A number of years ago, a friend of ours welcomed the birth of his first grandchild by opening a very generous savings account in the child’s name. His second wife questioned the decision of the amount, but felt it was not her place to push her opinion. Having three children from a previous marriage, each presented him with numerous grandchildren, and it was expected they would receive the same magnanimous gesture that the first experienced. In hindsight, he acknowledged it was not one of his better calls. The savings account was not the issue, but the amount definitely was.
It should have been a lesson learned, but when you first hear the words, “You’re going to be grandparents!” you can’t wait to bestow worldly goods on this treasured child. The excitement clouds your vision of the probability that, in all likelihood, this will not be your only grandchild. You are in the moment of utter joy and can certainly be generous and forthcoming with little gifts here and there, and bigger items for special occasions. I found myself veering into baby shops and looking for things online daily. This is not to say our gifts came anywhere close to our friend’s, but when the second grandchild appeared on the scene, I wanted things to be equal to that of the first and the same for all the ones that followed.
I am beginning to realize this is my issue. At their ages, our six grands do not know or even care, what things cost. They do know what they like and want and are as thankful for the small ticket items as much as the larger ones. Toys are still coveted at the ages they are now, but I am seeing that our first grandchild, now age 9, loves trips, adventures, and experiences almost as much.
On visiting each of their homes, it is obvious that none are deprived of anything. Our eldest daughter has the “one item only” rule for grandparents at Christmas—tough to abide by at first, but very understandable. Her in-laws decided, maybe upon seeing their playroom, to pay for a family beach trip every other year with other hands-on help in the off-year. More presence, less presents. I definitely think they are on to something.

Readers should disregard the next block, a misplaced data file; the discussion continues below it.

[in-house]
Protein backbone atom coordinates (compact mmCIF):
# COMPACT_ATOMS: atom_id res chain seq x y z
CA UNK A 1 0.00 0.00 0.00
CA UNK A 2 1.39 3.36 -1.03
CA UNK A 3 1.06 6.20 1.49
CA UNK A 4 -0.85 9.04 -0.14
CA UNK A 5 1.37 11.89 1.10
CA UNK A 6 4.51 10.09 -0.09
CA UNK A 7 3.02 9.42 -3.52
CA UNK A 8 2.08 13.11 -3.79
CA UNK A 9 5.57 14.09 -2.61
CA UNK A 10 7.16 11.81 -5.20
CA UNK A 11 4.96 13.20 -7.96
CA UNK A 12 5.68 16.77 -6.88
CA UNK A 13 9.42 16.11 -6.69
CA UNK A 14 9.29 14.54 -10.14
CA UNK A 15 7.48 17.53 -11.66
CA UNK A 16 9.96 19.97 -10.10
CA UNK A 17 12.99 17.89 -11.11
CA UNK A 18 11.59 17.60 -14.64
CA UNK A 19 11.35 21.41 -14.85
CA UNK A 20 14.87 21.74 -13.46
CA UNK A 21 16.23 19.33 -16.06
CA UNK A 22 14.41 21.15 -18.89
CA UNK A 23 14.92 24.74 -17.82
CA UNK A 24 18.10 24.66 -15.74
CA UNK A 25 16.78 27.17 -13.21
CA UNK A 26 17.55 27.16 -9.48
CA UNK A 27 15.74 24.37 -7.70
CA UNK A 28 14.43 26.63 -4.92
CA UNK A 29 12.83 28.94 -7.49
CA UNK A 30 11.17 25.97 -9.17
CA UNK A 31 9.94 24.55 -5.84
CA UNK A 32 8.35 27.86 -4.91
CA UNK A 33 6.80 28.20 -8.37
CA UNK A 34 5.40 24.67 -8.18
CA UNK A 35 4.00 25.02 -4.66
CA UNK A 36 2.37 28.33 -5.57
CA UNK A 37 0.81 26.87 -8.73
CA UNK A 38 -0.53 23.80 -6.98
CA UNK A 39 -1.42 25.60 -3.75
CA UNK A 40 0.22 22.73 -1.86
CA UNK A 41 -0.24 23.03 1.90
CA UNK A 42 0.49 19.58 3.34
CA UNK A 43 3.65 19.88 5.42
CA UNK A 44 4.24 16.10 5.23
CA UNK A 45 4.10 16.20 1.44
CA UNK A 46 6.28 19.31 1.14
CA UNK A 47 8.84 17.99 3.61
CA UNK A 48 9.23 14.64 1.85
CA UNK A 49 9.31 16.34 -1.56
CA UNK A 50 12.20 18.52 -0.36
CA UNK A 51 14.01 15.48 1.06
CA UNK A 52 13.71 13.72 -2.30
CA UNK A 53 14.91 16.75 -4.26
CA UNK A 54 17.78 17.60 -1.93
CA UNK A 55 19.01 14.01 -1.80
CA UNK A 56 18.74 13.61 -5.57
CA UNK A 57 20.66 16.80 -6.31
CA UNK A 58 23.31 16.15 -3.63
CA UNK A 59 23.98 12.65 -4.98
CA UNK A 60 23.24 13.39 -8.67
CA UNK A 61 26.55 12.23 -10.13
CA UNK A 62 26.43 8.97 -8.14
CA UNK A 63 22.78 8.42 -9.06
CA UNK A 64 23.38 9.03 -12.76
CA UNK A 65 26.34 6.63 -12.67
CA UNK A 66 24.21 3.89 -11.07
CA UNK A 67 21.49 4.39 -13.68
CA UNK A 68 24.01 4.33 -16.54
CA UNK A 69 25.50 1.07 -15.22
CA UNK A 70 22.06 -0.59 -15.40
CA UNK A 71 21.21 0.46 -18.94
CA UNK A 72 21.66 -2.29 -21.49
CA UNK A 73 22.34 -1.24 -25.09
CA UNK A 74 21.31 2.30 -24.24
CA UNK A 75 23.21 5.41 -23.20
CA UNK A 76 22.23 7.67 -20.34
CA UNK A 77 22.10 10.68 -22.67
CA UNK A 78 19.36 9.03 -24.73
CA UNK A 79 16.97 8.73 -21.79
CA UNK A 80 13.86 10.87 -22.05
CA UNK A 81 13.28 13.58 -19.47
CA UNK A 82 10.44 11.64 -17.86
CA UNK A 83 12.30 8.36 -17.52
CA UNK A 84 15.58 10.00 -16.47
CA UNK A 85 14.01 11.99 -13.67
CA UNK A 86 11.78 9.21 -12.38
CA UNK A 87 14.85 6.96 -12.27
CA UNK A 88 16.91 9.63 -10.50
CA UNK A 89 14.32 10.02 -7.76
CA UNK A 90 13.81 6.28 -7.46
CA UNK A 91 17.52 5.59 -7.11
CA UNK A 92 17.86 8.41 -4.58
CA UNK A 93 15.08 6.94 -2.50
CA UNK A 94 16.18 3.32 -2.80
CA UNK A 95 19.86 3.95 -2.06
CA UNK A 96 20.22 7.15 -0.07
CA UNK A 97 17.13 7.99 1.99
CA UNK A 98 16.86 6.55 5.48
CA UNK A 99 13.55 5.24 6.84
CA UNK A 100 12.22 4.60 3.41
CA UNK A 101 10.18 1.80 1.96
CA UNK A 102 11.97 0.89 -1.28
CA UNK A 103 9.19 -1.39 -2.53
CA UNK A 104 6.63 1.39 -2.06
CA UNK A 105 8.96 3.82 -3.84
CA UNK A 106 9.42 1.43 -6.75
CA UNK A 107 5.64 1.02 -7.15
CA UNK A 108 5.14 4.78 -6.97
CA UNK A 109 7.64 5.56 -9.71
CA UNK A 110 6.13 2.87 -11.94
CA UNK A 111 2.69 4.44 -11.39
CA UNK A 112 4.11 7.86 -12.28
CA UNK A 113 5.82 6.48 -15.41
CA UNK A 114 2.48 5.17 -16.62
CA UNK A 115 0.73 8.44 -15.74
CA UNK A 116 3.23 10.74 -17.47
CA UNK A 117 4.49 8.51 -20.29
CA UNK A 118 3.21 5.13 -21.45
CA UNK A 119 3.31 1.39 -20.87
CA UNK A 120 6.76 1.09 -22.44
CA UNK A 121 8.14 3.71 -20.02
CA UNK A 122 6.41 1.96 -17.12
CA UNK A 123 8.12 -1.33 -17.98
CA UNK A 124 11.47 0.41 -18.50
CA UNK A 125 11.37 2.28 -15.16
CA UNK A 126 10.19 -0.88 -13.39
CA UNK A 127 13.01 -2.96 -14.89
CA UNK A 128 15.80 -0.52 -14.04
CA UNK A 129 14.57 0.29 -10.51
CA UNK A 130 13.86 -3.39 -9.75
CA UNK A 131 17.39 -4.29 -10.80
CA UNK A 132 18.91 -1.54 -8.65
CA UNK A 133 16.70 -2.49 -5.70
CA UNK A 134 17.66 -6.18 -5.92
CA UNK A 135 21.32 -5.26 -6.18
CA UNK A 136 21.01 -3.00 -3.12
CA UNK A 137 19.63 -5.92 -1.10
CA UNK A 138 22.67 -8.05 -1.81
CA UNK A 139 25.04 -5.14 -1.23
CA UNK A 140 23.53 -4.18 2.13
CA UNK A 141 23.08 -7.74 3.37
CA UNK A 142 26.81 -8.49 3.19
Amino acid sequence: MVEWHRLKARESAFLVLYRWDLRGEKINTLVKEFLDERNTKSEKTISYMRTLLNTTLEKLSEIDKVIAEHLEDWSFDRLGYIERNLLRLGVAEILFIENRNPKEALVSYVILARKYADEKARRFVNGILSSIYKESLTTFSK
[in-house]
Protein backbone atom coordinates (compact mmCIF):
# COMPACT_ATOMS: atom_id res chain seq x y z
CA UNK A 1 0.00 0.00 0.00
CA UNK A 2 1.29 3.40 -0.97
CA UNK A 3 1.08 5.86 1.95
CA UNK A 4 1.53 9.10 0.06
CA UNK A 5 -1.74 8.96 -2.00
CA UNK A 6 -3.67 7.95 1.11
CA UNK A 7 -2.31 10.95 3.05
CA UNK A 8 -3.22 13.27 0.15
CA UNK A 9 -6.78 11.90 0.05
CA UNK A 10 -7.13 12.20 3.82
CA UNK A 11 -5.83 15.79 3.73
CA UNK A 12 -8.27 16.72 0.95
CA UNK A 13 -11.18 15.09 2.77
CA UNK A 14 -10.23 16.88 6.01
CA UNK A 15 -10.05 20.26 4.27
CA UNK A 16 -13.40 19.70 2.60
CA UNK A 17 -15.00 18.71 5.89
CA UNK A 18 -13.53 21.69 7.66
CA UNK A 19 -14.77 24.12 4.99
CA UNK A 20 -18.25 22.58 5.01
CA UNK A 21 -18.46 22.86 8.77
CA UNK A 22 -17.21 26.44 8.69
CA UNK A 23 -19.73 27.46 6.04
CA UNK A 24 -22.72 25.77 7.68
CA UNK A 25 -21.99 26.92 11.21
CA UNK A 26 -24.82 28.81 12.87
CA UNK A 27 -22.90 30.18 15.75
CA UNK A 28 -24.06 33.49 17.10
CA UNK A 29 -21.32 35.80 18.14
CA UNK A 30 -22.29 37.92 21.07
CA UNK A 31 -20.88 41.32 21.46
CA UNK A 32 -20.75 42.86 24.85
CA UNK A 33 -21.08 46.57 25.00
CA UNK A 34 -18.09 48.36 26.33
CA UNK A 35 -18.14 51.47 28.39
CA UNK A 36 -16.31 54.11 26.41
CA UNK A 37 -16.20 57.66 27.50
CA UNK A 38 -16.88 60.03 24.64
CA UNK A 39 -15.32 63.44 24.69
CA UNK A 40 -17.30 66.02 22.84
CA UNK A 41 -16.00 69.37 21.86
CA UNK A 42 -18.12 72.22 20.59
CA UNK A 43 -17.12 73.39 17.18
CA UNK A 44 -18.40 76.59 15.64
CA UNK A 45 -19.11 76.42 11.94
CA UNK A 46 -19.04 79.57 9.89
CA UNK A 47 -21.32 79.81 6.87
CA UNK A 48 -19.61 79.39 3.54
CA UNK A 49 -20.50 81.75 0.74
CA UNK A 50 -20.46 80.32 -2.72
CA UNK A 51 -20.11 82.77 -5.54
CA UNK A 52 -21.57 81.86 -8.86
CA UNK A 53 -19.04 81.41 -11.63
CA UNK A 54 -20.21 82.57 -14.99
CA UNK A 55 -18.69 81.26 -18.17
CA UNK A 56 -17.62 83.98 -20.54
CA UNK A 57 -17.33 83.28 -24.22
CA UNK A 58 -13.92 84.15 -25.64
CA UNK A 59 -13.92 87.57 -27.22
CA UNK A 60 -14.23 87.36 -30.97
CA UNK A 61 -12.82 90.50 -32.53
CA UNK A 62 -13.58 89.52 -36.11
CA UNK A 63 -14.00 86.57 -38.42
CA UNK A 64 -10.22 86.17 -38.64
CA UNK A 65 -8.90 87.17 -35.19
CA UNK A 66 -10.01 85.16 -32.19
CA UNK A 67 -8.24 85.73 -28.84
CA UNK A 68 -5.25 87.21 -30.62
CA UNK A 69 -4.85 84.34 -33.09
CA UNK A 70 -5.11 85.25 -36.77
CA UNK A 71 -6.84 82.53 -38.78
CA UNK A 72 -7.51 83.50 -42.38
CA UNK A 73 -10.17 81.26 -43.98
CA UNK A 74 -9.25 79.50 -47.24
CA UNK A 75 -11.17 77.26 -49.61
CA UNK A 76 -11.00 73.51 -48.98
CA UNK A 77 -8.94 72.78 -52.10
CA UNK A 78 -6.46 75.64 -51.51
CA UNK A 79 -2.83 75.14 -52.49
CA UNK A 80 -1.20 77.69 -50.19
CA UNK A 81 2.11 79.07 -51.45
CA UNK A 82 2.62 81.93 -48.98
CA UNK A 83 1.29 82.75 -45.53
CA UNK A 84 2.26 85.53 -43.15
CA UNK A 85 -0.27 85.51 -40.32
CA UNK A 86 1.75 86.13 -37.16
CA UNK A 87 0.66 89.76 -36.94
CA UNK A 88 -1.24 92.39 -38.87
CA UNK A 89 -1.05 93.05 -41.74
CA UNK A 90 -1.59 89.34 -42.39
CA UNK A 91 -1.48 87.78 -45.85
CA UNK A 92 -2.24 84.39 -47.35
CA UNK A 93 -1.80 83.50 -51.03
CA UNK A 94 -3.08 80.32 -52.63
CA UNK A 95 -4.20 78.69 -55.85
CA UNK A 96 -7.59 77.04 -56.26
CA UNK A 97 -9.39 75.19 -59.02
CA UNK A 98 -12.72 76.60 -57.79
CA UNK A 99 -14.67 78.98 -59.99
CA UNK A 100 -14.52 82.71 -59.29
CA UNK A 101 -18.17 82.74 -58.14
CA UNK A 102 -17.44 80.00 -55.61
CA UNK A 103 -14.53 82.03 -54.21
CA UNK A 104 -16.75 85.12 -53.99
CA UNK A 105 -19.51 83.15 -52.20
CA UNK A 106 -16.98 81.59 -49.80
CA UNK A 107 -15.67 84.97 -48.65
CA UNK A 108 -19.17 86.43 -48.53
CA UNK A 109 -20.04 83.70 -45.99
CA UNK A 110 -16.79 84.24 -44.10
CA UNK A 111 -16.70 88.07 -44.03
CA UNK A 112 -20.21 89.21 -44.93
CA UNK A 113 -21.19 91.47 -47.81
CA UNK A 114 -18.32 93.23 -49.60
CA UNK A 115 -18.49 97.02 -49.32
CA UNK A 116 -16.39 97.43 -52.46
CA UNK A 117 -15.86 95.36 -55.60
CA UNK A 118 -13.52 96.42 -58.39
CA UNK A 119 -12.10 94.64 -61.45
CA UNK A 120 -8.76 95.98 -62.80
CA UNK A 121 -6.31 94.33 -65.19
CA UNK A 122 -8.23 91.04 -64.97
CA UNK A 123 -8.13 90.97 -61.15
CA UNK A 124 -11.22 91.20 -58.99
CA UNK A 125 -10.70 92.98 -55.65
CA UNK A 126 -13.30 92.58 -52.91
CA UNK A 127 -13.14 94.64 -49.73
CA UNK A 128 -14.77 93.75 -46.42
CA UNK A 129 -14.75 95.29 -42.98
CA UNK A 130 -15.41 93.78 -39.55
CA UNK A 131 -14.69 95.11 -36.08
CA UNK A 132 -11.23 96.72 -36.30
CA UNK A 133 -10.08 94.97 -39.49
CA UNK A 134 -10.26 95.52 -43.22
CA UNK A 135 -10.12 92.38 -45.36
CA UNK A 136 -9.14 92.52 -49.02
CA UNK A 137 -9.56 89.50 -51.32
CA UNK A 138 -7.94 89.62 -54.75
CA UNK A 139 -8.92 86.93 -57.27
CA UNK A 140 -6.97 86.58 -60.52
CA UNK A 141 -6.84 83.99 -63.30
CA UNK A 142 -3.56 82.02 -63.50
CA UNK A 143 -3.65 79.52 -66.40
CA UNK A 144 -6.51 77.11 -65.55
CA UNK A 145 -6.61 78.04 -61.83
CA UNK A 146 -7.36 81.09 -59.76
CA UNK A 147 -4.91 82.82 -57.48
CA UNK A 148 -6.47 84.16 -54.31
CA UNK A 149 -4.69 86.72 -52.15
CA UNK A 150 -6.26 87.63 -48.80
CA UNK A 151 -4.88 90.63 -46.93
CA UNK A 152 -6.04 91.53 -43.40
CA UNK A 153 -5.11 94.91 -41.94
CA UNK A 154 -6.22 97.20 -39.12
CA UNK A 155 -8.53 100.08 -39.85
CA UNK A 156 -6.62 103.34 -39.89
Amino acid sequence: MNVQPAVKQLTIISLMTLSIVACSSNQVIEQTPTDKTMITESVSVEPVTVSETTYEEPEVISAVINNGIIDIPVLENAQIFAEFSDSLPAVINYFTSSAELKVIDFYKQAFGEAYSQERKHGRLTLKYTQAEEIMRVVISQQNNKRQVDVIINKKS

Even though we do not live in the same town as any of them right now, we do our best to be with them as much as possible. We have set plans every year that get everyone together and times that just work out that way. We will get together at the beach and mountains, meet up at the zoo and aquarium, at special school and sports events, birthdays and holidays. These are wonderful, fun-filled times, but it is the one-on-one times I adore.
Staying with them while the parents are out of town gives us the time to really get to know them. I learn a lot about their likes and dislikes when we are playing a game, building with Legos, going on a walk, playing in the yard, eating dinner, tucking them in at night. . . .
Our daughters probably could not, with few exceptions, tell you every present they received from their grandparents, but they can recall in vivid detail the times spent with them. The same goes for me. It is the visits with my grandparents that I cherish to this day. This is what I hope our grandchildren will hold dear when they think of their Gigi and Pabo.
Of course, there will always be presents. Who doesn’t love opening a wrapped gift? However, I may adjust my feeling the need to bring or buy something every time we see our grandchildren. I want our presence to make more of the memories than the presents.